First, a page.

#7 posted 03-13-2013 03:04 AM

Dunno. I’m just suggesting a way to MacGyver it. I’ve
worked on a lot of old woodworking machines where
there are no parts available and I’ve found shimming
to be a good problem solver in lieu of a more informed
diagnosis than I am sometimes capable of making.

-- http://lawoodworking.com

View mrg's profile

mrg

535 posts in 1748 days


#8 posted 03-13-2013 03:14 AM

The bearing on the wheel is a common over the counter bearing. Same for the guide bearings. The guide bearings are roller skate, skate board wheel bearings. The wheel bearing is larger but a common bearing can get them online or local automotive or hardware store. The bearings run about 10 bucks if not mistaken.

You may be able to pop the shield off the bearing, clean with carb cleaner or brake clean and degrease for a temporary fix.

-- mrg

View needshave's profile

needshave

150 posts in 708 days


#9 posted 03-13-2013 04:02 AM

Have not heard back from Joe, But If it were me, I would probably follow MRGS advice and try and clean and degrease the bearings to prove the remedy. Then, if that is the culprit,change out the bearings. MRG apparently knows the saw and sounds like parts are readily available. That’s a good thing.

View woodbutcherbynight's profile

woodbutcherbynight

1311 posts in 1157 days


#10 posted 03-13-2013 04:18 AM

I agree with the bearing issue. In automotive we see this when the bearing wears and in the worst of cases locks up. Once the weight of the vehicle is off the bearing, i.e. load, the whel will turn freely. Try cleaning it 1st, if this does not work then maybe a shim but I am guessing the bearing finally gave up the ghost. Just a thought….

-- Live to tell the stories, they sound better that way.

View Dave G's profile

Dave G

189 posts in 796 days


#11 posted 03-13-2013 10:00 AM

It sounds like it has seized – probably some dust. Those things aren’t “sealed” as well as they should be. I’ve had success freeing up bandsaw bearings using a solvent. I start gentle with WD-40 and soak it and turn by hand until it runs free. If WD-40 doesn’t work the suggestions above should work. Then be sure to lube it with something (not WD-40). Should not hurt even if I diagnosed it incorrectly. I actually have had this be a permanent solution in every case I’ve done it.

That’s some really good thinking above trying to imagine what the cause may be!

-- Dave, New England - “We are made to persist. that's how we find out who we are.” ― Tobias Wolff

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lumberjoe

2847 posts in 997 days


#12 posted 03-13-2013 12:17 PM

So it sounds like the general conscious is bearing seizure. I used to rollerblade a lot many many years ago (haaayyy!!) and have quite a few sets of 608zz bearings – however they are not ABEC style, they are Swiss and only shielded on one side. They are meant to be cleaned and lubed often so that’s not going to work.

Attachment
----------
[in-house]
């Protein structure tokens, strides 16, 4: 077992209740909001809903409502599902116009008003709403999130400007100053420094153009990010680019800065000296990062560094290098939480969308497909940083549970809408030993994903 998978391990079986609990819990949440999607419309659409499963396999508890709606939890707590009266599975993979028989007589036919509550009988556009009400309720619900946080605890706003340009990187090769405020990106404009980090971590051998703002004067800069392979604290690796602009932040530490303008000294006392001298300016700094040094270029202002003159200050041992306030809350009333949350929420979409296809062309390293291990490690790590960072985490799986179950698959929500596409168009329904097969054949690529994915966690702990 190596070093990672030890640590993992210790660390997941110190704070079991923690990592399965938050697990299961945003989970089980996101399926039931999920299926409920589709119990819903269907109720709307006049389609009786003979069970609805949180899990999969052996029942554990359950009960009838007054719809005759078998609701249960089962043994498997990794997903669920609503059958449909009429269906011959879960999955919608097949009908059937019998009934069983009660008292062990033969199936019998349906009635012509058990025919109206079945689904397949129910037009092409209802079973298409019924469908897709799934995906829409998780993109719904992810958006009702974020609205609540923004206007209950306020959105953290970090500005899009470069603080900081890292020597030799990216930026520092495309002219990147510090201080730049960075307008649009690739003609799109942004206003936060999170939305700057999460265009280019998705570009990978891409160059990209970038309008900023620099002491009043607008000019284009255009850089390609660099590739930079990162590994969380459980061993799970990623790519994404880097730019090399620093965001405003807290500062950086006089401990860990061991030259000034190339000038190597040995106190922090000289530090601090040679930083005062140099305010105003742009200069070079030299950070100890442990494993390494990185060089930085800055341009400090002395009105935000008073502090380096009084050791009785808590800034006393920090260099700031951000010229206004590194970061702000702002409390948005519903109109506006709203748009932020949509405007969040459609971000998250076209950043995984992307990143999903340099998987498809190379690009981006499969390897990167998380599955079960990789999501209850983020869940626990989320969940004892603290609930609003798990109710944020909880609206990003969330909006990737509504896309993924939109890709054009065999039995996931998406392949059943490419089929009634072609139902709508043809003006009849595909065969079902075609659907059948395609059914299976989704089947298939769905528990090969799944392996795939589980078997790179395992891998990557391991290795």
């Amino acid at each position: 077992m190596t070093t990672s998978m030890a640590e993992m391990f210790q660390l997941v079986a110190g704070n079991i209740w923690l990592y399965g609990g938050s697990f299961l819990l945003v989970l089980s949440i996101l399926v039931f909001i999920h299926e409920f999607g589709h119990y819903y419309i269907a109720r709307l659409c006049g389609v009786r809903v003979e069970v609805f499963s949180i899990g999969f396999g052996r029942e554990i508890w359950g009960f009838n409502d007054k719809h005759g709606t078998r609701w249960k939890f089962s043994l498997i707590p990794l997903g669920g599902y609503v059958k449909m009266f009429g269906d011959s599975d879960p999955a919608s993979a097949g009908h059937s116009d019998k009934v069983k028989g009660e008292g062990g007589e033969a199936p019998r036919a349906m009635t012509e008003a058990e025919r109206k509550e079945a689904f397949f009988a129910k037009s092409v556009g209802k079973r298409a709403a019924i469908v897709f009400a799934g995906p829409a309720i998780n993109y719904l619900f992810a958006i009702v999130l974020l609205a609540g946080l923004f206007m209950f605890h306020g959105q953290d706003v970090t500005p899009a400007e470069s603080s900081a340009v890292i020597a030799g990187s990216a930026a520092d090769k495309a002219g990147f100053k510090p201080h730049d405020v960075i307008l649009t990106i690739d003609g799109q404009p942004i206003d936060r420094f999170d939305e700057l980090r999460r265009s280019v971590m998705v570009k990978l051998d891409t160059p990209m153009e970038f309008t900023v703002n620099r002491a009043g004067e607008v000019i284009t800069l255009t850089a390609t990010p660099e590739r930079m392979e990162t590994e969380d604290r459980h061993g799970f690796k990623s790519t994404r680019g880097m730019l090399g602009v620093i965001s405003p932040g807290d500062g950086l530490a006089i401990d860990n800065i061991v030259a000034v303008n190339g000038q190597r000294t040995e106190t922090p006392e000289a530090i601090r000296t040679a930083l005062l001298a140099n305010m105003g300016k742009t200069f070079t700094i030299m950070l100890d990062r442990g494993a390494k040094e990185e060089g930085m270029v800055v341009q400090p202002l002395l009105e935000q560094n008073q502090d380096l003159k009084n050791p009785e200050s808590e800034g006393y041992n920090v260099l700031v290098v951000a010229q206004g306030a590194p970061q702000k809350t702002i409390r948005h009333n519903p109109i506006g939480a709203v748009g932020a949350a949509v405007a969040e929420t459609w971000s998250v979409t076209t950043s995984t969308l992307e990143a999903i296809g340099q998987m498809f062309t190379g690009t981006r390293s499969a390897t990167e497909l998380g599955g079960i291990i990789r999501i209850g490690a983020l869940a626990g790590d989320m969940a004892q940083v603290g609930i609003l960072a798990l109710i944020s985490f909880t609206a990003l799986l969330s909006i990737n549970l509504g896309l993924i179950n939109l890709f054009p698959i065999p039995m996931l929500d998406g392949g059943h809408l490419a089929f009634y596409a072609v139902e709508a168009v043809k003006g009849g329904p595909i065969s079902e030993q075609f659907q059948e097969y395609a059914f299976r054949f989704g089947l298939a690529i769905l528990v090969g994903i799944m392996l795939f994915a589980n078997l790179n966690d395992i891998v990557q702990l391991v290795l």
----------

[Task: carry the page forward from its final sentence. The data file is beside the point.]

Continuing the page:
I’ll go to the sporting goods store later and grab some regular ABEC3 or ABEC5 double shielded bearings. In the long run does it make sense just to replace these with proper machine bearings (sealed)?

-- www.etsy.com/shop/KandJWoodCrafts

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needshave

150 posts in 708 days


#13 posted 03-13-2013 01:44 PM

I wouldn’t want to use anything but a sealed bearing in such a dust laden environment. That combined with the forces it must withstand + the speed at which it must operate(rotate) = heat. I would go toward a better machine bearing. I personally would want to do it only once. NAPA, would most likely have it or at least get it for you. I’m sure MRG would know, sounds like he’s been there, done that.

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lumberjoe

2847 posts in 997 days


#14 posted 03-13-2013 01:52 PM

The bearings on there are not sealed, they are just double shielded. Sealed bearings usually operate at lower speeds and greater load. That may be what I am looking for. Does anyone know how fast a bandsaw wheel actually turns (RPM)? I suppose I could figure it out based on the wheel size and the FPM rating of the blade. I have a feeling it would be considered a “low speed” in the grand scheme of bearing design.

-- www.etsy.com/shop/KandJWoodCrafts

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lumberjoe

2847 posts in 997 days


#15 posted 03-13-2013 02:12 PM

I pulled the bearings, the front one is seized good. Looks like it pissed out all the grease. I threw some 3-in-1 oil in there and it turns, but makes horrible noises. If I had some sawing to do today, it would likely work for a while, but it’s shot. They are also not 608 sized like on the guides (skateboard bearings). they are 6023z. I think I will just order a few from McMaster Carr.

-- www.etsy.com/shop/KandJWoodCrafts